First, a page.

Celebrating National Chocolate Day

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October 28 is National Chocolate Day. So is July 7. Not to mention December 28. Yes, the United States celebrates not just one, but three National Chocolate Days a year!

Big Chocolate Expenditures

That chocolate is so frequently feted throughout the year reflects its widespread popularity across the U.S. According to recent statistics, Americans outspend all other nations on chocolate. In total, we fork out over $18 billion a year on chocolaty delicacies. This represents almost 20 percent of all the world’s chocolate expenditures!

Chocolate’s status as a national treat is hardly surprising. From earliest colonial times, chocolate has played in an important role in American life – and history.

Our National History of Chocolate

 

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The earliest mention of chocolate in North America dates back to 1641 when a Spanish ship delivered crates of it to St. Augustine, Florida. In 1670, Dorothy Jones and Jane Barnard of Boston opened America’s first chocolate shop. The enterprising ladies sold chocolate imported from Europe. Meanwhile, subsequent records of cocoa being shipped from Jamaica to the colonies suggest that by the late 1600s chocolate was being made in America.

Early American chocolate was produced artisanally, on a small scale. By the 1730s, however, hand-operated machines were being used to keep up with popular demand. Around this time, a Massachusetts inventor invented an engine to grind cocoa. As a result of such technology, drinking chocolate became affordable to all Americans and was often savored in public coffee houses. Indeed, in 1785, Thomas Jefferson dared to declare that chocolate would become America’s favorite beverage – more popular than coffee or tea!

Jefferson wasn’t the only notable early American to tout chocolate. George and Martha Washington enjoyed “cocoa tea” made from cacao shells. John and Abigail Adams were both fond of hot chocolate at breakfast. Then there was Benjamin Franklin. At his Philadelphia print shop, he sold “very good chocolate” along with books, bibles, pencils and paper.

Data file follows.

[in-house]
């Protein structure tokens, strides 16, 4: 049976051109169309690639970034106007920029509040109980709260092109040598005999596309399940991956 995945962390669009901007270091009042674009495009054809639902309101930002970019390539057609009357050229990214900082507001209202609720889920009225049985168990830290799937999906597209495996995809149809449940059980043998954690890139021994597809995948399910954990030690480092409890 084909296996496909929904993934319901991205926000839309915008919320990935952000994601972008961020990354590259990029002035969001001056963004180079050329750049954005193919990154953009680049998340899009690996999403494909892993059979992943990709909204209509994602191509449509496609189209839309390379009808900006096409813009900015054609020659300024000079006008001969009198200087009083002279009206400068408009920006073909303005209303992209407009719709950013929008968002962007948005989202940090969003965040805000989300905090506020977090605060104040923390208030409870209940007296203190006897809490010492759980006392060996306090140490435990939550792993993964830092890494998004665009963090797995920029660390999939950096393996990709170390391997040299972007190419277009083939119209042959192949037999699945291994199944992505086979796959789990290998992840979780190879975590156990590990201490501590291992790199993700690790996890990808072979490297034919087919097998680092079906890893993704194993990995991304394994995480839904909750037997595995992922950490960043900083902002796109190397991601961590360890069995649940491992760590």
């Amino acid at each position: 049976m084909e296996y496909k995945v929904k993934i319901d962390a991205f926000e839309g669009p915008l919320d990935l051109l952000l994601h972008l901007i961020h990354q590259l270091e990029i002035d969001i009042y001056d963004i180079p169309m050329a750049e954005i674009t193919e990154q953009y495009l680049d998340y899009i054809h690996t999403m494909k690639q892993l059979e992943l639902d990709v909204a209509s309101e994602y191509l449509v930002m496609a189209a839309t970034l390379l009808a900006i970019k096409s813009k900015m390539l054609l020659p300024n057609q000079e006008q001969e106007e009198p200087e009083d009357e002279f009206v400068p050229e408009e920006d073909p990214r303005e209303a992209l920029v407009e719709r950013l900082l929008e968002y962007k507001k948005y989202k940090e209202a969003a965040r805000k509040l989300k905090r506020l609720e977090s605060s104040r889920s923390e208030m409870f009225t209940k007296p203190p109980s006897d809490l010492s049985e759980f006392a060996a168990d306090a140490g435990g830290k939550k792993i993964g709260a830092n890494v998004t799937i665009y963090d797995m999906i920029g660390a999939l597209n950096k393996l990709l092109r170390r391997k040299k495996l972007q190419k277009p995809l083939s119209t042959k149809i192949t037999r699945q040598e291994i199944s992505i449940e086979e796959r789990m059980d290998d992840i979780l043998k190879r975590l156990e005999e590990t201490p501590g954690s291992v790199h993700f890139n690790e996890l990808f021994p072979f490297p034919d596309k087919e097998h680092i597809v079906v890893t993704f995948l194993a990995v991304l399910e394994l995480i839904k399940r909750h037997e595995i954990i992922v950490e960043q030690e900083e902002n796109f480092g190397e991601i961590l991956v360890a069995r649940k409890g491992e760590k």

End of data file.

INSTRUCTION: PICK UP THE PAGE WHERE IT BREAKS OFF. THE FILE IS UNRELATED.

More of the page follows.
Franklin also made sure that soldiers going into battle during the French and Indian War received 6 pounds each of chocolate. Inexpensive and energy-boosting, chocolate came in easily transportable, non-perishable blocks. As such, it became an essential military provision for American troops during many battles, including the War of Independence, and later, World War II. By this time, drinking chocolate – which was how chocolate had been traditionally consumed – had been replaced in popularity by smooth, aromatic, mass-produced solid eating chocolate.

A Chocolaty Present – and Future

 

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In the 21rst century, the production and enjoyment of chocolate in America continue to evolve while drawing on centuries-old traditions. At Delysia Chocolatier, we honor the nation’s chocolate past by offering classic American treats such as drinking chocolate and s’mores. At the same time, we strive to contribute to a national chocolate future that’s as innovative as our pecan cayenne chocolate bark, as multicultural as our Indian, Italian and Latin truffle collections, and as sustainably sourced as all of our ingredients – from fragrant lavender to crunchy crickets!

Such national traits are worth celebrating – with chocolate – on October 28th and throughout the year.

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Michael Sommers

Michael Sommers was born in Austin and spent his early years in the Texas capital before moving north to Canada where he grew up in Toronto. Upon graduating from university with a BA in Literature, he moved to France where he embarked upon a career as a freelance writer, earned a Masters in History, and survived dark, drizzly Parisian winters with the aid of high-quality French, Swiss, and Belgian chocolate bars. After stints in New York and Lisbon, Michael settled in Salvador, capital of Bahia. Currently, when not sipping iced cocoa nectar, he is a contributor to diverse North American print and digital publications and the author of Brazil travel guides for Moon and National Geographic.

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